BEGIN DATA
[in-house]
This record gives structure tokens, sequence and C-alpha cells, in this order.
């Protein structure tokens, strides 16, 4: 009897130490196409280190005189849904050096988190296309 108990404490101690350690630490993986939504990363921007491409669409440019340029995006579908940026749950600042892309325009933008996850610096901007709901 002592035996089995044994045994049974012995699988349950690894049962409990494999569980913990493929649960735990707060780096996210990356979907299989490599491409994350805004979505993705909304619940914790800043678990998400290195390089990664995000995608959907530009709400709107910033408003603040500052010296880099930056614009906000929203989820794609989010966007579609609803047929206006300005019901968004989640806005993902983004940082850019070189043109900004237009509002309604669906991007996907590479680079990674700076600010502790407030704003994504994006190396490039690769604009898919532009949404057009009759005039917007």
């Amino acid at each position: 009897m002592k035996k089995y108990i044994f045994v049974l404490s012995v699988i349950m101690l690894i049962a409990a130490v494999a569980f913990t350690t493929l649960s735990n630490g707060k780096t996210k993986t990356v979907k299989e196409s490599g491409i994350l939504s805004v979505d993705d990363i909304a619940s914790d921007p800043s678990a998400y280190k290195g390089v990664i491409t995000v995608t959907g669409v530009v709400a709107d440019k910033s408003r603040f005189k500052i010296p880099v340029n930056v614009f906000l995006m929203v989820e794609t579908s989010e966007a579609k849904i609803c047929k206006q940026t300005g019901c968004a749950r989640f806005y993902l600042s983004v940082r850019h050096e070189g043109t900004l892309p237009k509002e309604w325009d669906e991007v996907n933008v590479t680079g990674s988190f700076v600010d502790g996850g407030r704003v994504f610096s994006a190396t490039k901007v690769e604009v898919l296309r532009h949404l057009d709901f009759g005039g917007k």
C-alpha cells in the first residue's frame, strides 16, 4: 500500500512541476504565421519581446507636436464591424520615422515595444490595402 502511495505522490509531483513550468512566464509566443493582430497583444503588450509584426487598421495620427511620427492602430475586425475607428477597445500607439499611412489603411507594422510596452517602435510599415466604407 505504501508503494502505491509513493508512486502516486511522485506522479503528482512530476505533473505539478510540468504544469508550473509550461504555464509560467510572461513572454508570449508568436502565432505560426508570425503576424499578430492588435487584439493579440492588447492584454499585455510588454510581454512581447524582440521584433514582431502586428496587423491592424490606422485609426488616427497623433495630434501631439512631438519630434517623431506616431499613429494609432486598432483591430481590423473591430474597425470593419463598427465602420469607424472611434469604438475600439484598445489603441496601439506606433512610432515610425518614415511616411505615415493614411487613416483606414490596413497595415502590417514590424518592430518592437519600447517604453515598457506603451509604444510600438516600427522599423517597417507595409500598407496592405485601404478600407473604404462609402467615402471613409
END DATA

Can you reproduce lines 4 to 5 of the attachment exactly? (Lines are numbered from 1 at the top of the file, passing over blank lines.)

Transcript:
């Amino acid at each position: 009897m002592k035996k089995y108990i044994f045994v049974l404490s012995v699988i349950m101690l690894i049962a409990a130490v494999a569980f913990t350690t493929l649960s735990n630490g707060k780096t996210k993986t990356v979907k299989e196409s490599g491409i994350l939504s805004v979505d993705d990363i909304a619940s914790d921007p800043s678990a998400y280190k290195g390089v990664i491409t995000v995608t959907g669409v530009v709400a709107d440019k910033s408003r603040f005189k500052i010296p880099v340029n930056v614009f906000l995006m929203v989820e794609t579908s989010e966007a579609k849904i609803c047929k206006q940026t300005g019901c968004a749950r989640f806005y993902l600042s983004v940082r850019h050096e070189g043109t900004l892309p237009k509002e309604w325009d669906e991007v996907n933008v590479t680079g990674s988190f700076v600010d502790g996850g407030r704003v994504f610096s994006a190396t490039k901007v690769e604009v898919l296309r532009h949404l057009d709901f009759g005039g917007k």
C-alpha cells in the first residue's frame, strides 16, 4: 500500500512541476504565421519581446507636436464591424520615422515595444490595402 502511495505522490509531483513550468512566464509566443493582430497583444503588450509584426487598421495620427511620427492602430475586425475607428477597445500607439499611412489603411507594422510596452517602435510599415466604407 505504501508503494502505491509513493508512486502516486511522485506522479503528482512530476505533473505539478510540468504544469508550473509550461504555464509560467510572461513572454508570449508568436502565432505560426508570425503576424499578430492588435487584439493579440492588447492584454499585455510588454510581454512581447524582440521584433514582431502586428496587423491592424490606422485609426488616427497623433495630434501631439512631438519630434517623431506616431499613429494609432486598432483591430481590423473591430474597425470593419463598427465602420469607424472611434469604438475600439484598445489603441496601439506606433512610432515610425518614415511616411505615415493614411487613416483606414490596413497595415502590417514590424518592430518592437519600447517604453515598457506603451509604444510600438516600427522599423517597417507595409500598407496592405485601404478600407473604404462609402467615402471613409